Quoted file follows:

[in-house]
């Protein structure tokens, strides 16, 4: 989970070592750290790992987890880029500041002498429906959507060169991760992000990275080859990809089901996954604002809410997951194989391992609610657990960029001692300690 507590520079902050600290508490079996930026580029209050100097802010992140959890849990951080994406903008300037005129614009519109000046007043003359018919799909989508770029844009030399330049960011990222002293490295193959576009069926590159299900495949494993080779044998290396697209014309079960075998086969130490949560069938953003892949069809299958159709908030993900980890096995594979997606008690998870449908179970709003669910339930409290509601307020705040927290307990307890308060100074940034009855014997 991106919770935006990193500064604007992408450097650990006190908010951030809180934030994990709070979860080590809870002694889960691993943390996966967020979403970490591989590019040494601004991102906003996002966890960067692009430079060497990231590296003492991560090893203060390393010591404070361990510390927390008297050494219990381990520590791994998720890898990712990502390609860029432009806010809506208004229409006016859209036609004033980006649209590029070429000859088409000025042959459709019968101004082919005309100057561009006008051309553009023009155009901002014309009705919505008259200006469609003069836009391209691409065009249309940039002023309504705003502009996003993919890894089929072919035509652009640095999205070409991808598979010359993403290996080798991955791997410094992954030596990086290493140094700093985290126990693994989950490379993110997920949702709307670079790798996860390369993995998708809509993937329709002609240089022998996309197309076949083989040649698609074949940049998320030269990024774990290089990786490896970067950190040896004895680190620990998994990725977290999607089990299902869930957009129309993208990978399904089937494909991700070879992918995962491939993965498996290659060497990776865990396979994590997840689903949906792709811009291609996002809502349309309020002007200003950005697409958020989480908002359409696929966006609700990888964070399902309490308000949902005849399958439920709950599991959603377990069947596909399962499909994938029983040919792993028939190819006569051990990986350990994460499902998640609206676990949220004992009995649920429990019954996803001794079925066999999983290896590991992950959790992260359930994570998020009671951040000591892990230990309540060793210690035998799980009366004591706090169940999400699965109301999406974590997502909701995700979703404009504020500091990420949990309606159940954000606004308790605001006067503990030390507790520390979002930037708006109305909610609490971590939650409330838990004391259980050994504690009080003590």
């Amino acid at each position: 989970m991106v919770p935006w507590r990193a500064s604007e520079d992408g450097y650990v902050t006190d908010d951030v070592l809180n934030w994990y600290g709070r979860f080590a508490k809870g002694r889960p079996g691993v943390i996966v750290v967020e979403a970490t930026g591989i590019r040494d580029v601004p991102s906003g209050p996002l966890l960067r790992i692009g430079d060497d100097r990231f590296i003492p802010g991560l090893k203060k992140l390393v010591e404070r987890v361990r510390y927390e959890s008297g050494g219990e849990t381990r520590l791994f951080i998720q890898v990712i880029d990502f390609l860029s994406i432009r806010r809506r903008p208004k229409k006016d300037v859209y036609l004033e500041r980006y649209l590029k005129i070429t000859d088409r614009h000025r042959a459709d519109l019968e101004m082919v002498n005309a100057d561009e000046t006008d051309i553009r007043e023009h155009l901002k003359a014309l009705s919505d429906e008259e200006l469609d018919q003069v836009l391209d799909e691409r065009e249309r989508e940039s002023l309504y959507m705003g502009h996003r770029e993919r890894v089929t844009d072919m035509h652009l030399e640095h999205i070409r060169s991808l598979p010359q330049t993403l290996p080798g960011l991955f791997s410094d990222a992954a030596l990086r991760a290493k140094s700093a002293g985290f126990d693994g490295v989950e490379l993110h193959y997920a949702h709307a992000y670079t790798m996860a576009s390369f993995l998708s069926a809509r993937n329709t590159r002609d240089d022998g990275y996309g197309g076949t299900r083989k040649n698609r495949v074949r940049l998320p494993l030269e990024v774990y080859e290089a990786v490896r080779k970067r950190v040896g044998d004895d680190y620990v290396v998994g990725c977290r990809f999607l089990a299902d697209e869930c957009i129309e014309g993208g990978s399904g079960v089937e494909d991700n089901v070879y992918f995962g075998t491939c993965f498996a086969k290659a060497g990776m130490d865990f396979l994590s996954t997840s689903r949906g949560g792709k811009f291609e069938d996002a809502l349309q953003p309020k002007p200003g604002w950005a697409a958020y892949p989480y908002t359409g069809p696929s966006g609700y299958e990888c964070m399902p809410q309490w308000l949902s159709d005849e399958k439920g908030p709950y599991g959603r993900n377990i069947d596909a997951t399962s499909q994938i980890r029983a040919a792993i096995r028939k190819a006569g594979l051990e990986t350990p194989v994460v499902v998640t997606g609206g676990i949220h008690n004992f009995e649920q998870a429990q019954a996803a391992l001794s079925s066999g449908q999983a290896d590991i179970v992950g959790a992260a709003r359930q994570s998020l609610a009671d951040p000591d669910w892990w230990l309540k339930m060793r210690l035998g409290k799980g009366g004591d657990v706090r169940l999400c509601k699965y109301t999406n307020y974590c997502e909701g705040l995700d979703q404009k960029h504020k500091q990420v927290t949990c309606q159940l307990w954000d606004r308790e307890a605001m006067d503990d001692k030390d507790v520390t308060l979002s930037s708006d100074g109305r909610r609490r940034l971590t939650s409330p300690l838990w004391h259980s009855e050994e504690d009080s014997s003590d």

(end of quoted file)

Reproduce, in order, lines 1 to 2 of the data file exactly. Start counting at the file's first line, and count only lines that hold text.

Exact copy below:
[in-house]
């Protein structure tokens, strides 16, 4: 989970070592750290790992987890880029500041002498429906959507060169991760992000990275080859990809089901996954604002809410997951194989391992609610657990960029001692300690 507590520079902050600290508490079996930026580029209050100097802010992140959890849990951080994406903008300037005129614009519109000046007043003359018919799909989508770029844009030399330049960011990222002293490295193959576009069926590159299900495949494993080779044998290396697209014309079960075998086969130490949560069938953003892949069809299958159709908030993900980890096995594979997606008690998870449908179970709003669910339930409290509601307020705040927290307990307890308060100074940034009855014997 991106919770935006990193500064604007992408450097650990006190908010951030809180934030994990709070979860080590809870002694889960691993943390996966967020979403970490591989590019040494601004991102906003996002966890960067692009430079060497990231590296003492991560090893203060390393010591404070361990510390927390008297050494219990381990520590791994998720890898990712990502390609860029432009806010809506208004229409006016859209036609004033980006649209590029070429000859088409000025042959459709019968101004082919005309100057561009006008051309553009023009155009901002014309009705919505008259200006469609003069836009391209691409065009249309940039002023309504705003502009996003993919890894089929072919035509652009640095999205070409991808598979010359993403290996080798991955791997410094992954030596990086290493140094700093985290126990693994989950490379993110997920949702709307670079790798996860390369993995998708809509993937329709002609240089022998996309197309076949083989040649698609074949940049998320030269990024774990290089990786490896970067950190040896004895680190620990998994990725977290999607089990299902869930957009129309993208990978399904089937494909991700070879992918995962491939993965498996290659060497990776865990396979994590997840689903949906792709811009291609996002809502349309309020002007200003950005697409958020989480908002359409696929966006609700990888964070399902309490308000949902005849399958439920709950599991959603377990069947596909399962499909994938029983040919792993028939190819006569051990990986350990994460499902998640609206676990949220004992009995649920429990019954996803001794079925066999999983290896590991992950959790992260359930994570998020009671951040000591892990230990309540060793210690035998799980009366004591706090169940999400699965109301999406974590997502909701995700979703404009504020500091990420949990309606159940954000606004308790605001006067503990030390507790520390979002930037708006109305909610609490971590939650409330838990004391259980050994504690009080003590």